Swedish Lapland

Wild Adventures beyond the Arctic Circle


Wild Adventures beyond the Arctic Circle

Have you ever met one of those people who’s always going on about just how well travelled they are? Well bring them the perfect gift from Sweden’s rural north – reindeer cheese. This traditional tasty treat, also known as renost, is a staple of the Sami, the area’s indigenous people, whose precious reindeer herds have been used efficiently for food, clothing and other resources for centuries.

This culturally significant, most northerly part of Sweden, cradled between the arms Norway and Finland, lies hundreds of miles from the bustling cosmopolitan capital of Stockholm. It’s a land of snow and ice, a rustic idyll of woodlands, beautiful lakes, majestic mountains and tumbling rivers, with the rugged coastline of the Bay of Bothnia framing the south eastern shore. The chance to experience a more remote way of life might be calling you, but it’s not all hiking boots and wild swimming. The region is also home to a number of sizable towns filled with fascinating museums, colourful markets, top restaurants and of course a plethora of cafes where you can partake in your daily Swedish fika coffee and cake.

The busiest times of year for visitors arriving into Swedish Lapland are the summer months for long days under the midnight sun, or the depths of winter for husky sledding and other snowy activities.  Low season aficionados however will find the fewest crowds and best prices during spring April to May or autumn September to November. At these times the weather can be unpredictable but never extreme. Like all good low season travellers, you’ll be prepared for seasonal changes expecting the weather may be sunny, overcast, rainy, snowy, cool or warm. These months offer a unique insight into arctic lifestyle at some of the most beautiful times of year. In the spring snow starts to melt but if you really want to join in snow shoeing, ice fishing and skiing this is still possible with snow falling as late as June in the very north. Elsewhere though, the thaw means easier access to stunning hiking and biking trails, waterfalls are in full flow and rivers and lakes rich in a bounty for anglers. With longer days and clearer routes, road trips around this spectacular area return to the agenda. Come autumn we are back into the season for Northern Lights coverage with the eerie green glow appearing from early September.  With no snow on the ground, the region feels darker even than it does during winter making the aurora colours extra vibrant. In addition, the tranquil lakes haven’t yet frozen and so the reflect the night sky, giving the gift of a truly unforgettable evening.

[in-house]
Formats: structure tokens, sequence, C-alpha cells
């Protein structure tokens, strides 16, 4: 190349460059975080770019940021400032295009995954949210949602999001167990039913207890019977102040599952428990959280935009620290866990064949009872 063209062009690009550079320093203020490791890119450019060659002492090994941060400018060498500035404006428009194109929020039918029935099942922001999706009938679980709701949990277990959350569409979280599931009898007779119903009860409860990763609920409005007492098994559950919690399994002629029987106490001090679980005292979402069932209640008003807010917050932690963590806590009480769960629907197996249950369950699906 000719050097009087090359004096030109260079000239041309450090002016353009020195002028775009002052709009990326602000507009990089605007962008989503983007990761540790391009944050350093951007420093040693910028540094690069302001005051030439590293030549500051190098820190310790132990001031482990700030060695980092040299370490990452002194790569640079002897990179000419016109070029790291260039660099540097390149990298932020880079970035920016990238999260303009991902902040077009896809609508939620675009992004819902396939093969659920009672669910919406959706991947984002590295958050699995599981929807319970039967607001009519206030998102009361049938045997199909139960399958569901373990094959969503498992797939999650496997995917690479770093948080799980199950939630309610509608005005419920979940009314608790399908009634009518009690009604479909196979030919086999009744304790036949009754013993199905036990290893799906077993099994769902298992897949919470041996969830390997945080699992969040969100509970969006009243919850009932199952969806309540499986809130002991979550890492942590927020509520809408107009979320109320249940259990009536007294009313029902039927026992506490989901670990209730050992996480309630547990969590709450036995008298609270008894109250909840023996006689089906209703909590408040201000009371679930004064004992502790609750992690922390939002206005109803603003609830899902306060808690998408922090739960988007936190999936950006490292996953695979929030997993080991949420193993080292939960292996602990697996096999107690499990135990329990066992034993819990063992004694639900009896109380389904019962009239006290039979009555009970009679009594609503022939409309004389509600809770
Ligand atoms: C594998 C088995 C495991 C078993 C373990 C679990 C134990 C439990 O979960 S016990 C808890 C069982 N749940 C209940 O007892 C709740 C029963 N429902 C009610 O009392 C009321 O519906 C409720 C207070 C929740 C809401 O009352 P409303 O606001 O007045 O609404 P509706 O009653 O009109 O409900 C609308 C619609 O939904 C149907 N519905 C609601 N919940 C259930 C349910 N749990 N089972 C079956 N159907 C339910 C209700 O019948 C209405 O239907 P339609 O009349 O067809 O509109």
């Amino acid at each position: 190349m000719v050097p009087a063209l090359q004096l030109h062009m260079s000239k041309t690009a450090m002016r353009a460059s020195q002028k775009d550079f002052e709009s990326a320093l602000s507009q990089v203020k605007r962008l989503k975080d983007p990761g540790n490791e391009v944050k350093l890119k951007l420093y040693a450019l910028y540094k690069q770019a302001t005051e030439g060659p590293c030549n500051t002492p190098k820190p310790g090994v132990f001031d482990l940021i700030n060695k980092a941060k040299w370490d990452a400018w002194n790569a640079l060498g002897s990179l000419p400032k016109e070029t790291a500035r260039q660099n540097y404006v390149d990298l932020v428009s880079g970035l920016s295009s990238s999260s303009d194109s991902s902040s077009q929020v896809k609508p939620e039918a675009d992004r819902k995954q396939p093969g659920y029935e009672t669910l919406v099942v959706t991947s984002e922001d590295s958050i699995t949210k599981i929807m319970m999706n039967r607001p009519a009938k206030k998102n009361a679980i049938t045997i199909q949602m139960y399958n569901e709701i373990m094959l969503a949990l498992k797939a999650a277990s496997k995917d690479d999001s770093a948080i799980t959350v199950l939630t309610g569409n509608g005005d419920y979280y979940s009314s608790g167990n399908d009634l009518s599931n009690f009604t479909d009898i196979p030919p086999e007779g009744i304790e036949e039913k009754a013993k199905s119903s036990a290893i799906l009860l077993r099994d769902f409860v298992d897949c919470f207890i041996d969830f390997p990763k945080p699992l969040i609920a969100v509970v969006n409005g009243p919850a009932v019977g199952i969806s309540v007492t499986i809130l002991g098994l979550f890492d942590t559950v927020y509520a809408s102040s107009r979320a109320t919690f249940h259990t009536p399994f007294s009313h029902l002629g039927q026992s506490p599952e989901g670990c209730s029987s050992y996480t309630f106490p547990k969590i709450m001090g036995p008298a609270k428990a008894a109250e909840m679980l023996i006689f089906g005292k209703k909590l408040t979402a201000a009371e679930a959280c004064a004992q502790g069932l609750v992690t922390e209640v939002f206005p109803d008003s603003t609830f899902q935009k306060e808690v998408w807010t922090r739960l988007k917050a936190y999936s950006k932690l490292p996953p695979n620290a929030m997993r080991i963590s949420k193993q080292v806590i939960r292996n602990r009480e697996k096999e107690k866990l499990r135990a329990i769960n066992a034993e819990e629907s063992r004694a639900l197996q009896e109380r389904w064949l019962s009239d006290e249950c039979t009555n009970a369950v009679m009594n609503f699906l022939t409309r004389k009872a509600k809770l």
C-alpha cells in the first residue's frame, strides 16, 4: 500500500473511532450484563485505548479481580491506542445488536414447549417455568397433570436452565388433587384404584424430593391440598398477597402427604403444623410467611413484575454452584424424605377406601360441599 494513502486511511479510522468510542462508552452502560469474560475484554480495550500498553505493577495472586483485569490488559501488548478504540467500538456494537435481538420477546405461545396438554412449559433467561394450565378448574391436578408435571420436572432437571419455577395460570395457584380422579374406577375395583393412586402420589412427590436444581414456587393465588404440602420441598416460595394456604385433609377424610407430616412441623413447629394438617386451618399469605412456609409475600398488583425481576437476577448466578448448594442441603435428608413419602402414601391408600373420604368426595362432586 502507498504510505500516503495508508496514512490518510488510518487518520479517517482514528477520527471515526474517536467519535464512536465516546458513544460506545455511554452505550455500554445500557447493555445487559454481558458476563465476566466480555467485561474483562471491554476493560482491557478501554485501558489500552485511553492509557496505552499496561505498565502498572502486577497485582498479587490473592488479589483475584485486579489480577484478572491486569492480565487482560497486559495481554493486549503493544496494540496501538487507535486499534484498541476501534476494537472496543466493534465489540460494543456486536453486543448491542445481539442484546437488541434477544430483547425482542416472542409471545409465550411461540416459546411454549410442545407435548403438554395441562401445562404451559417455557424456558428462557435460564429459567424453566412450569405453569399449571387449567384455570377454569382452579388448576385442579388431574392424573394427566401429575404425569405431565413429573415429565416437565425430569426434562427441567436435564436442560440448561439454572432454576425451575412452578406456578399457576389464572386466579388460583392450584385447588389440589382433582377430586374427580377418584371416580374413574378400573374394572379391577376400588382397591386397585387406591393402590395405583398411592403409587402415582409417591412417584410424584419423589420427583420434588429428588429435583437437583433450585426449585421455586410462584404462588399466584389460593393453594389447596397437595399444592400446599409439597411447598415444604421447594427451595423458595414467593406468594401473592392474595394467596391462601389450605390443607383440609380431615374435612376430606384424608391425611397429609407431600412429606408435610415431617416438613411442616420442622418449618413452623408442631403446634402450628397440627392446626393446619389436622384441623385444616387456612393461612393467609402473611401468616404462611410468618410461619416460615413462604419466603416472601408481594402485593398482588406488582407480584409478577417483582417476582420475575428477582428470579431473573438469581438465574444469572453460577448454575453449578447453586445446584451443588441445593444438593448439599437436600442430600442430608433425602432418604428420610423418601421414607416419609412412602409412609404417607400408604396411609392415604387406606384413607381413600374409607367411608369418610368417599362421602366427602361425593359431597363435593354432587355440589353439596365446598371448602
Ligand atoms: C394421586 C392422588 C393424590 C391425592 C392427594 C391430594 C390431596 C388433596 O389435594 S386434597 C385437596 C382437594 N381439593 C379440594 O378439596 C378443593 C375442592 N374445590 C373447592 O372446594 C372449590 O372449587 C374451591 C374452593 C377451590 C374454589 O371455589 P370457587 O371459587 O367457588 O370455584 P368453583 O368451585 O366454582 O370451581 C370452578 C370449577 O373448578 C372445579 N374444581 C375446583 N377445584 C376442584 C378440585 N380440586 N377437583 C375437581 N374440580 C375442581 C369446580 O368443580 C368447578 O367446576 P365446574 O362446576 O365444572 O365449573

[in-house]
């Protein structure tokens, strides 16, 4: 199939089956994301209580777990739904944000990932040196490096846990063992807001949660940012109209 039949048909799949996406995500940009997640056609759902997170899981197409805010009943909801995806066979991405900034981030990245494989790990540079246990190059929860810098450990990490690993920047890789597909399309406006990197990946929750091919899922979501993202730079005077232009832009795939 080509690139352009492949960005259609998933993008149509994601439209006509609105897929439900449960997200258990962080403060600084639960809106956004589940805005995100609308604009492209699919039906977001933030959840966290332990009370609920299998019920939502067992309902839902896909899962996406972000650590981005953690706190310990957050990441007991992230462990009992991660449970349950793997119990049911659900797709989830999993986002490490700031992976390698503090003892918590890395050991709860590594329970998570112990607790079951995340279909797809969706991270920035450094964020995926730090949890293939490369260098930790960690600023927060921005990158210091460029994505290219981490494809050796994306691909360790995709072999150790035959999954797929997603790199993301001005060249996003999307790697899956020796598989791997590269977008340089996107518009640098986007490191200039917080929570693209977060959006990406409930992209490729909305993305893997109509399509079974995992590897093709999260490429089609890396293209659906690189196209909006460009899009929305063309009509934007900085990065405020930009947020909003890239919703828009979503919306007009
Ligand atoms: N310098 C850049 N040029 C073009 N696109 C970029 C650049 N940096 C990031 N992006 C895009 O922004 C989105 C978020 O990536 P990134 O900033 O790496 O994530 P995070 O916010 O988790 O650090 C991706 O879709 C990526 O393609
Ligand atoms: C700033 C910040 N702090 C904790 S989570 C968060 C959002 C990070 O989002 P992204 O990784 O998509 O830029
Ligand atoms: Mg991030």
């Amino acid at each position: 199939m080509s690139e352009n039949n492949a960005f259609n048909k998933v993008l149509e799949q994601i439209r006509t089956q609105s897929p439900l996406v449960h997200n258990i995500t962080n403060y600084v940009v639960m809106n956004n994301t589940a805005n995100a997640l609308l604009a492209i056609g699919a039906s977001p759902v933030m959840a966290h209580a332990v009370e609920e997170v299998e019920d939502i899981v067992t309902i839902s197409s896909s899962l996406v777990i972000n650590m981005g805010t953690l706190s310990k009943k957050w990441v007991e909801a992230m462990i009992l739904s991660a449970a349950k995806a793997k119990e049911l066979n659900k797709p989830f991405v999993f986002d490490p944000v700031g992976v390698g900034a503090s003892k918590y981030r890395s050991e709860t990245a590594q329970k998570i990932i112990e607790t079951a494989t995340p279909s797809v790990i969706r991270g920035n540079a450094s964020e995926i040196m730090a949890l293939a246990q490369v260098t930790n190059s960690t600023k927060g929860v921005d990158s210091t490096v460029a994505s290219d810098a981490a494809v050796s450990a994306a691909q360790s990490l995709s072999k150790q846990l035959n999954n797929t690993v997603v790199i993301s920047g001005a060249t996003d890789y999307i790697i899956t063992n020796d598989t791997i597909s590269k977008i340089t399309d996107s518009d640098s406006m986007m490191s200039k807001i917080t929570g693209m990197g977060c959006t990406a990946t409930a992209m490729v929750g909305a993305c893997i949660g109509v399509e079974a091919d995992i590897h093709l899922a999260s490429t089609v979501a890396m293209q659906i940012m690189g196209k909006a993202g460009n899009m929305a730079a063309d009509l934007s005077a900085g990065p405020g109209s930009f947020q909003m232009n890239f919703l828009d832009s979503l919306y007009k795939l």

The Beautiful Outdoors

Enjoying nature is a way of life for the Swedes. Spring and autumn hiking is popular with locals, whether a romantic stroll with your other half, a fun day out with the family or a longer trek over a week or more. The areas around Arjeplog, Jokkmokk and Årrenjarka are especially good choices. Fat biking is increasingly popular with tyres to suit all seasons. Snowsports at Riksgränsën, the legendary ski resort 200km within the Arctic Circle, remain accessible until June and sees skiers descend pistes that cross the Swedish/Norwegian border under the midnight sun. Kayak the still waters of magnificent lakes and dine on the trout, salmon or grayling caught locally that very same day.